3p.m., Trust Your Gut
The Microbiome Across Disease
“The microbiome is as unique as your fingerprints,” said Raina Fichorova MD, PhD and panelist. “Ethically, some even argue that publishing microbiome information is a breach of privacy because you could use it to identify a patient.” In this session, the panelists shared their research and fielded questions from the audience on everything from women’s health to newborns to up-and-coming ways to treat conditions like Clostridium difficile (C. Diff.) in the case of Meredith Ashley, a patient of panelist Jessica Allegretti, MD, MPH. “We are our bacteria” was the resounding message as investigators look forward to more microbiome research and better prevention strategies.
4 p.m., Conquer From Within
Immunotherapy treatment – using components of a person’s immune system to fight disease – is being used to restore balance to the immune response for patients with diseases such as kidney disease and various forms of cancer. As part of a panel discussion on applying immunotherapy in different disease areas, a patient who was diagnosed with nephrotic kidney disease as a child shared her experience dealing with the disease and how a pioneering immunotherapy treatment not only put her in remission, but made her daily life easier too.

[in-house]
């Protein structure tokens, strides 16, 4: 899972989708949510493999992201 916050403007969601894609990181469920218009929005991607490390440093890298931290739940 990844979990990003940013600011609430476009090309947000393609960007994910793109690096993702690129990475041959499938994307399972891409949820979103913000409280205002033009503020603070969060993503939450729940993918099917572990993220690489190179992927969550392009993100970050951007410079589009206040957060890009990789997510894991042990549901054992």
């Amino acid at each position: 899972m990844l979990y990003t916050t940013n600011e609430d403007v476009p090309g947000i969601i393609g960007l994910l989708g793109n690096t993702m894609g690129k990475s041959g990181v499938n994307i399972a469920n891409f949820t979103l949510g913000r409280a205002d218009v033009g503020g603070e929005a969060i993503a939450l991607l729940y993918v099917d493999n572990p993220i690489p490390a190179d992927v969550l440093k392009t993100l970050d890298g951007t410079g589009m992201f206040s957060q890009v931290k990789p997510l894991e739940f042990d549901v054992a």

4p.m., Eat. Sleep. Breathe.
Wellness and Alternative Medicine
If there’s a fountain of youth, you’re not likely to encounter it in the dietary supplement aisle of your local pharmacy, contended a panel of experts in preventive medicine, integrative medicine and sleep medicine. Evidence has shown that health and longevity are most closely linked to familiar lifestyle factors: a balanced diet, sufficient sleep, regular exercise and mind/body practices. With the one exception of folic acid supplements for pregnant women, nutrients are absorbed by the body far more effectively when they come from food, said JoAnn Manson, MD, DrPH, chief of the Division of Preventive Medicine. Panelists also discussed the long-term effects of inadequate sleep and sedentary lifestyles, as well as the protective qualities of aerobic exercise, tai chi and healthy sleep habits.
“We should not think about vitamin/mineral supplements or any other dietary supplements as a substitute for a healthy diet.” – JoAnn Manson, MD, DrPH
5 p.m., Awards Ceremony and Reception
Investigators from across the Brigham were honored through several awards from the Brigham Research Institute (BRI). Ten investigators received Research Excellence Awards, a $1,000 prize for outstanding contributions to research. Ellen Bubrick, MD, of the Department of Neurology, was selected by a public vote as the winner of the 6th annual BRIght Futures Prize, a $100,000 award, for her project, “Break the Shake: Ultrasound Treatment for Epilepsy.” This year marked the first that two winners were selected to split the BRI Director’s Transformative Award, conferring a $250,000 grant to each recipient. Principal investigators for the award-winning projects are:
• Michael Brenner, MD, chief of the Division of Rheumatology, Allergy and Immunity, for “Disease Deconstruction by Single Cell Transcriptomics: Onsite Single Cell RNA-seq Core”
• Terrie Inder, MD, MBChB, chair of the Department of Pediatric Newborn Medicine, for “Healthy Starts to Life”